Exxon bid for Celtic raises LNG stakes in B.C.
A 'resource grab' as Exxon-controlled Imperial Oil studies West Coast exports
ExxonMobil Corp.’s $3-billion bid for Calgary-based natural gas producer Celtic Exploration Ltd. continues the jockeying underway along the B.C.-Alberta border for prime acreage that could potentially feed West Coast exports.
Exxon, the world’s largest energy company, agreed today to pay $24.50 per share for Celtic in a deal valued at roughly $3.1 billion including Celtic’s debt. The offer is subject to a $90 million termination fee and has unanimous approval from Celtic’s board. It represents a 35 per cent premium over Celtic’s closing share price on the Toronto Stock Exchange on Oct. 16.
In addition to Celtic’s current production of 72 million cubic feet per day of gas, plus 4,000 barrels per day of crude, condensate and natural gas liquids, Exxon picks up roughly 650,000 net acres in the Montney and Duvernay shale formations.
The deal adds a new and potentially significant entrant into Canada’s LNG sweepstakes.
Exxon-controlled Imperial Oil Ltd. is in the “early stages” of assessing the viability of an export scheme as a way to monetize existing assets in the company’s Horn River acreage, Andrew Swiger, a senior vice-president with the Irving, Texas-based company, said Sept. 20 in Banff.
In its bid for Celtic, Exxon is acquiring a company with estimated proved plus probable reserves of 128 million barrels of oil equivalent and a so-called reserve-life index – weighted 76 per cent toward natural gas – of 13 years.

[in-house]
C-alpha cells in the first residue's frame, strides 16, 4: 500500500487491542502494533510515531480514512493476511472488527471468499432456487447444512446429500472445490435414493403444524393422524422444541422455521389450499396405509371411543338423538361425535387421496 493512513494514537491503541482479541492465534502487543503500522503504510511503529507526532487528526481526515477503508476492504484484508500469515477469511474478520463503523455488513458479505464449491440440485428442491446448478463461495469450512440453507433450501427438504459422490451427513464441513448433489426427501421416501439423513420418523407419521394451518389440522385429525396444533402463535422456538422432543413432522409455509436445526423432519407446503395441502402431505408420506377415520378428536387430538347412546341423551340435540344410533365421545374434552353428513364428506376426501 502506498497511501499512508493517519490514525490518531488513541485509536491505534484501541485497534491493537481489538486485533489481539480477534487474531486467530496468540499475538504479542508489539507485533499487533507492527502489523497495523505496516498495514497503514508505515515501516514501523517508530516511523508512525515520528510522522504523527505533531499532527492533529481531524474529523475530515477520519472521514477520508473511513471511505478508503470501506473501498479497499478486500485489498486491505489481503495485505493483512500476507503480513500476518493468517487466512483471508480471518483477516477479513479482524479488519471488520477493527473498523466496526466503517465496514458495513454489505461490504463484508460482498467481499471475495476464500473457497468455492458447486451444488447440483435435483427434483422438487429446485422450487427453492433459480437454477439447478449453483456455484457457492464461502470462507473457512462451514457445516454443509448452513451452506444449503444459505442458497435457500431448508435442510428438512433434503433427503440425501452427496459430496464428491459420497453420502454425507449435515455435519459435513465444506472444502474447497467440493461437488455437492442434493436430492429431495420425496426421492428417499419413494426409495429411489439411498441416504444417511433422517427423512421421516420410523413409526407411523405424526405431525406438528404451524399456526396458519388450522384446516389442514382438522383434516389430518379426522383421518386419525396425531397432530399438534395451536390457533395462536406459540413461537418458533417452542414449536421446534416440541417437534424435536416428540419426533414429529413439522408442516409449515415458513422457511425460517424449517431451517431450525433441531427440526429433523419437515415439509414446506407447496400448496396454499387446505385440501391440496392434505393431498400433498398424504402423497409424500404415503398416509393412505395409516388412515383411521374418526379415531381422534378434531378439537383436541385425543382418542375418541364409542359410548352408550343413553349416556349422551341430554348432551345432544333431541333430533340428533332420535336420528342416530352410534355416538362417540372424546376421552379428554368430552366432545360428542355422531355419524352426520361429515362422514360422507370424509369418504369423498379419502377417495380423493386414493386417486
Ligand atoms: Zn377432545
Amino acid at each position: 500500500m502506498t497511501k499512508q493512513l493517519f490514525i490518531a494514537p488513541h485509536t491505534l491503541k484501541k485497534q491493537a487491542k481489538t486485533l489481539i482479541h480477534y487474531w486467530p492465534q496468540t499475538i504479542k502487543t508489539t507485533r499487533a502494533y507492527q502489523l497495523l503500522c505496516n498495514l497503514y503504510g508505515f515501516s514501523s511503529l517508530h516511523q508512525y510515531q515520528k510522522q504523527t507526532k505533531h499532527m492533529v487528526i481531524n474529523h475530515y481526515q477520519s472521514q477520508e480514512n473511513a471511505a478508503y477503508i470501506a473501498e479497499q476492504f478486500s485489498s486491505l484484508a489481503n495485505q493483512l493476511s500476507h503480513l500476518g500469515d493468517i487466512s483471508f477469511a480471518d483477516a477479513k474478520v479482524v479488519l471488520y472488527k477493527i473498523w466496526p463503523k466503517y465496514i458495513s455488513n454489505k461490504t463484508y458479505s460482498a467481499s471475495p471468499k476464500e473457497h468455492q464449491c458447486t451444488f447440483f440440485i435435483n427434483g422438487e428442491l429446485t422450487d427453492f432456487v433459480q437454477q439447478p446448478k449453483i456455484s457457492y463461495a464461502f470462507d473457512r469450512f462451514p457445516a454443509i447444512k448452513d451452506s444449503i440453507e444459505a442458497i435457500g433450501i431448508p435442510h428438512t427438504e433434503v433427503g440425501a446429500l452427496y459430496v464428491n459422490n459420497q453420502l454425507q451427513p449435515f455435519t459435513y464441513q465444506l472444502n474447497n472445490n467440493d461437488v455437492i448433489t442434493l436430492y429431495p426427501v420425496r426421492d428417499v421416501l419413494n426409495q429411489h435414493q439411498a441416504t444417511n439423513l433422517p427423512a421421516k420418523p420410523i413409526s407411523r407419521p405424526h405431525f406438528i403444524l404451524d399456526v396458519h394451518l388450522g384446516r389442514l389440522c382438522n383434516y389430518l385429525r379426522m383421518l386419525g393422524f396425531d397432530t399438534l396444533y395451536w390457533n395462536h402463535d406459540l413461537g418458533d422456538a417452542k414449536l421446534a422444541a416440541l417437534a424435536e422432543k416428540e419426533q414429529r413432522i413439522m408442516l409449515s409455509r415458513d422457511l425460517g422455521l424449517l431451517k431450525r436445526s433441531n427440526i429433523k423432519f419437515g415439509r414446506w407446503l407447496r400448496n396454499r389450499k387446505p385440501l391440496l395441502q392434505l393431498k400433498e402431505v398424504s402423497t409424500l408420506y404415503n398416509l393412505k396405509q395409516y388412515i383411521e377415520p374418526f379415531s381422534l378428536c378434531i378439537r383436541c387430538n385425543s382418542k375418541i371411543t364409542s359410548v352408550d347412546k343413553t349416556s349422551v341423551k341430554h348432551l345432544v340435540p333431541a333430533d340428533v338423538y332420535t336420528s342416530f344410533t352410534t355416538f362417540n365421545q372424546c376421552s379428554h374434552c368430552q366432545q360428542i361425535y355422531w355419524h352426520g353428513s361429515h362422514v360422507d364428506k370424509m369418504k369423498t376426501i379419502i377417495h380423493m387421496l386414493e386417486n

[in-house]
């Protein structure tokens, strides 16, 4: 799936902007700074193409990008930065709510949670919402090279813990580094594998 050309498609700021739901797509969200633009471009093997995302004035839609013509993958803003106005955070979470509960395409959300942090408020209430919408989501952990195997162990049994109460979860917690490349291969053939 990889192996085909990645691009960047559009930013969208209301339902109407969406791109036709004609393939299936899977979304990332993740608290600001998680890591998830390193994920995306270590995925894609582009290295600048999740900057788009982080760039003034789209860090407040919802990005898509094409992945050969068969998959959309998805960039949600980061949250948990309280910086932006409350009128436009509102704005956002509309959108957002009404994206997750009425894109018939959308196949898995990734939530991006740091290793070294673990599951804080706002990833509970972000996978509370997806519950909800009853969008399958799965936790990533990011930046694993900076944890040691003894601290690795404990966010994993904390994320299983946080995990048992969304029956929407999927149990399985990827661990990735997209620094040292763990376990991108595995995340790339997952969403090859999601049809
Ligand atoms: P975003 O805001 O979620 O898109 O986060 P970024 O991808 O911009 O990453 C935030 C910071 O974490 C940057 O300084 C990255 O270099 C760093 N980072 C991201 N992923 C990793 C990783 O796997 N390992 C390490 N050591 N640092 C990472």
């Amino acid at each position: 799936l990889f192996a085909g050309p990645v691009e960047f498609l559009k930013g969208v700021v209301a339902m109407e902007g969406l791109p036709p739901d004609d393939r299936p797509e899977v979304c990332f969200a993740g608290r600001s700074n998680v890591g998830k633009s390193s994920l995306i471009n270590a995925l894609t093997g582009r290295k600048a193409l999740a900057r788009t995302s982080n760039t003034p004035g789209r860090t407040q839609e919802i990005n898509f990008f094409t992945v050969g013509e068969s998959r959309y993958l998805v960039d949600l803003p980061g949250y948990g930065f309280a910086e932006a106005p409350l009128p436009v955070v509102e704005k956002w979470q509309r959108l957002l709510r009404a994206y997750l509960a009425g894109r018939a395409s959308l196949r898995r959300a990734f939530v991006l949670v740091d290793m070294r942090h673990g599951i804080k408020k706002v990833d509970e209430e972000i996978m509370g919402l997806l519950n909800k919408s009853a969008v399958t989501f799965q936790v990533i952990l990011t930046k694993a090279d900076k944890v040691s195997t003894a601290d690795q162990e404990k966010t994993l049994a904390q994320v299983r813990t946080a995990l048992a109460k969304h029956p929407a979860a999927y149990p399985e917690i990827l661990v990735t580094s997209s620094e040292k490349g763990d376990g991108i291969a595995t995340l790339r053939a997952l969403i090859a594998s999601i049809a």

That figure is a closely watched measure of future production potential.
It carries particular weight among export proponents in need of long-dated reserves to support LNG trains, says Bill Gwozd, vice-president of gas services at Ziff Energy Group.
Indeed, Exxon was rumored to have made a rival bid for Progress Energy Resources Corp. before it was sold to Malaysia’s Petronas, which is studying an export project of its own.
Progress has booked roughly 12 years’ worth of proven reserves, “so if you’re going to be a buyer, let’s say Petronas, here’s a good metric,” Gwozd said in a recent interview. “You’ve got good reserve life, you’ve got a strong exploration team; and they can add reserves.”
Neither Exxon nor its Canadian affiliate has formally proposed an export project.
At this point, the bid for Celtic “looks like more of a resource grab as opposed to setting up an asset to supply LNG in the future, although they do retain that option,” said Robert Fitzmartyn, an analyst at FirstEnergy Captial Corp., which advised Celtic on the transaction.
“It’s not as visible as maybe Shell buying Groundbirch in the Montney,” he said.